Function WndProc(hWnd as Integer, msg as Integer, wParam as Integer, lParam as Integer) As Integer
  #pragma X86CallingConvention StdCall

  Dim obj As CommandLink = sWndProcMap.Value( hWnd )
  If obj <> Nil Then
    Return obj.InternalWndProc( msg, wParam, lParam )
  End If
End Function

Since this is a shared method it doesn't know what object called it, but we can store that information in a Dictionary:

  // This code lives in the Open event
  If sWndProcMap = Nil Then sWndProcMap = New Dictionary
  sWndProcMap.Value( Me.Handle ) = Self

  Declare Function SetWindowLongW Lib "user32" ( hwnd As Integer, nIndex As Int32, dwNewLong As Ptr ) As Ptr

  Const GWL_WNDPROC = -4
  mOldWndProc = SetWindowLongW( Me.Handle, GWL_WNDPROC, AddressOf WndProc )

Note that we're hooking up the events for the Canvas control (i.e. we're passing Me.Handle instead of mCommandHandle), this will not always be the case but for CommandLink Buttons the WM_COMMAND message that we want gets passed to the parent:

Function InternalWndProc(msg as Integer, wParam as Integer, lParam as Integer) As Integer
  Const WM_COMMAND = &h111
  Const BN_CLICKED = 0

  Select Case msg
  Case WM_COMMAND
    If HIWORD(wParam) = BN_CLICKED Then
      RaiseEvent Action
    End If
  End Select

  Declare Function CallWindowProcW Lib "User32" ( oldProc As Ptr, handle As Integer, msg As Integer, wParam As Integer, lParam As Integer ) As Integer
  Return CallWindowProcW( mOldWndProc, Me.Handle, msg, wParam, lParam )
End Function

This is what our finished product looks like:



Download the complete project to see how to add the detail note and swap the arrows with a custom picture, enjoy!

Tuesday, May 8, 2012

Method Overloading

The Realbasic language supports the ability for methods to have different sets of parameters. One version of a method might take two integers, and another an integer and a string. This is called "method overloading" and the act of determining which overload to invoke is called "overload resolution". 


When you call an overloaded method, the compiler has to figure out which one you mean. It first determines what overloads are valid to call with the given parameters. Then, it takes this list of valid overloads and counts the conversions required to invoke each one. Whichever overload requires the least amount of conversions is the winner and ends up being called. If there is no winner (i.e. there are multiple methods with the same number of conversions), the call is ambiguous and the compiler throws an error.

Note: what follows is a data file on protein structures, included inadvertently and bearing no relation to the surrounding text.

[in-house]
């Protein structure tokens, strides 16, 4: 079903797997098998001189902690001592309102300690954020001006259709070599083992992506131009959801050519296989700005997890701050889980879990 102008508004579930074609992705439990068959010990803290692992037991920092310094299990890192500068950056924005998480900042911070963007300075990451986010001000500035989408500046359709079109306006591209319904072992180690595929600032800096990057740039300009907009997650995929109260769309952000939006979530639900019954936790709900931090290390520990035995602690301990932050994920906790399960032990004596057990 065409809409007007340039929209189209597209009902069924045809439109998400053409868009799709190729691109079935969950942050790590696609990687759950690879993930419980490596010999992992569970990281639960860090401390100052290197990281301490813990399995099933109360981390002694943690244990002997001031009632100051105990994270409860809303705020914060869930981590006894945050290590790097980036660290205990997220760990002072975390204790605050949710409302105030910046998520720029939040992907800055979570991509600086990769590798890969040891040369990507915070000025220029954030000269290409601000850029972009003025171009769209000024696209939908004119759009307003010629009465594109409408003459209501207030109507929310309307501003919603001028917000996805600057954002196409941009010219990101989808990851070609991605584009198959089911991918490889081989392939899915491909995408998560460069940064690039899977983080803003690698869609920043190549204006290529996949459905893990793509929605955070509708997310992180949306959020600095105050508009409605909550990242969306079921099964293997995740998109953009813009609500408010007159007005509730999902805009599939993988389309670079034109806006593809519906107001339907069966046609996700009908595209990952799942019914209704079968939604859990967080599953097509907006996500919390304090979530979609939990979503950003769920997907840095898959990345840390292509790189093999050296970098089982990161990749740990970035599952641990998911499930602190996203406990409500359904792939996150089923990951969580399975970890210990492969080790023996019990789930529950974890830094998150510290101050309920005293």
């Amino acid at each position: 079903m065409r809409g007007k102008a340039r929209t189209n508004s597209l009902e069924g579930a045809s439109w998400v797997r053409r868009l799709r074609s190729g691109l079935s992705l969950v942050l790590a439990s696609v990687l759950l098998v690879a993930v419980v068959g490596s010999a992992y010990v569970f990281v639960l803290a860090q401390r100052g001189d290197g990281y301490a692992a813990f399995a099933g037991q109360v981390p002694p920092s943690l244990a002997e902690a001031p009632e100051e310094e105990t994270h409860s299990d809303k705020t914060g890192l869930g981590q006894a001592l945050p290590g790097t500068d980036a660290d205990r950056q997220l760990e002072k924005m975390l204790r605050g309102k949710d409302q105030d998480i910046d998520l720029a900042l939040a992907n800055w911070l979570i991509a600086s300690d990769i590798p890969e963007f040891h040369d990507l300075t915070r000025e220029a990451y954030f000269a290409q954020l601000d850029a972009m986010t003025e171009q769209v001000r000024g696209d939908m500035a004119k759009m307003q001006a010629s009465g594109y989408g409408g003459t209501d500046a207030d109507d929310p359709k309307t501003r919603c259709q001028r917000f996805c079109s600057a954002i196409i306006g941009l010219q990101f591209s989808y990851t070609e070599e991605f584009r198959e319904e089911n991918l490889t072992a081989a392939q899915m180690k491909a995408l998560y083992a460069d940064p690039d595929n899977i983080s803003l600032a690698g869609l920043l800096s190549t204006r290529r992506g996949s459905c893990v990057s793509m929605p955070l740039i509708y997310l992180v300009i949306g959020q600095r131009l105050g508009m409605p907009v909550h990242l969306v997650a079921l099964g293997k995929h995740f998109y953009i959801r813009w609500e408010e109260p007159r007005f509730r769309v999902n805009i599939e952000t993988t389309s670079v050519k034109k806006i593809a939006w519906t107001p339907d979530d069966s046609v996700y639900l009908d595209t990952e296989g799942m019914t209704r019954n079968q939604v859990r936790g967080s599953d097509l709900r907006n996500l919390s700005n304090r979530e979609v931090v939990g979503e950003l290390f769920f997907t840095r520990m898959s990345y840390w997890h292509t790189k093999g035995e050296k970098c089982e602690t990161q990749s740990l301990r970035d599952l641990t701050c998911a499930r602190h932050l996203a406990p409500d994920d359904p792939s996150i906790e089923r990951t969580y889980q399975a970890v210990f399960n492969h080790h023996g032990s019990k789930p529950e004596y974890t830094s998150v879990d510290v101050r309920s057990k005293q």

Now, applying this knowledge to a real world case: consider ListBox.AddRow, which has two overloads:
Sub AddRow(items() as String)
Sub AddRow(ParamArray items() as String)


and the following code:
dim v as Variant = "My string"
listBox1.AddRow( v )


When you pass in a variant, the compiler first sees that both overloads are valid (since variants can convert to arrays or strings). Next, it looks at the number of conversions required and discovers that both of them require one conversion (Variant -> String() or Variant -> String). Since the compiler can't tell which one you want, it gives back an error:


"There are several items with this name and it is not clear which one the call refers to"


In this case, the problem could have been avoided by not using variants (or saying 'v.StringValue', which makes your intention explicit). The issue with variants is that they can implicitly convert themselves to any type and often have unintended side effects. They also effectively bypass some of the compiler's type checking, delaying errors until you run your program.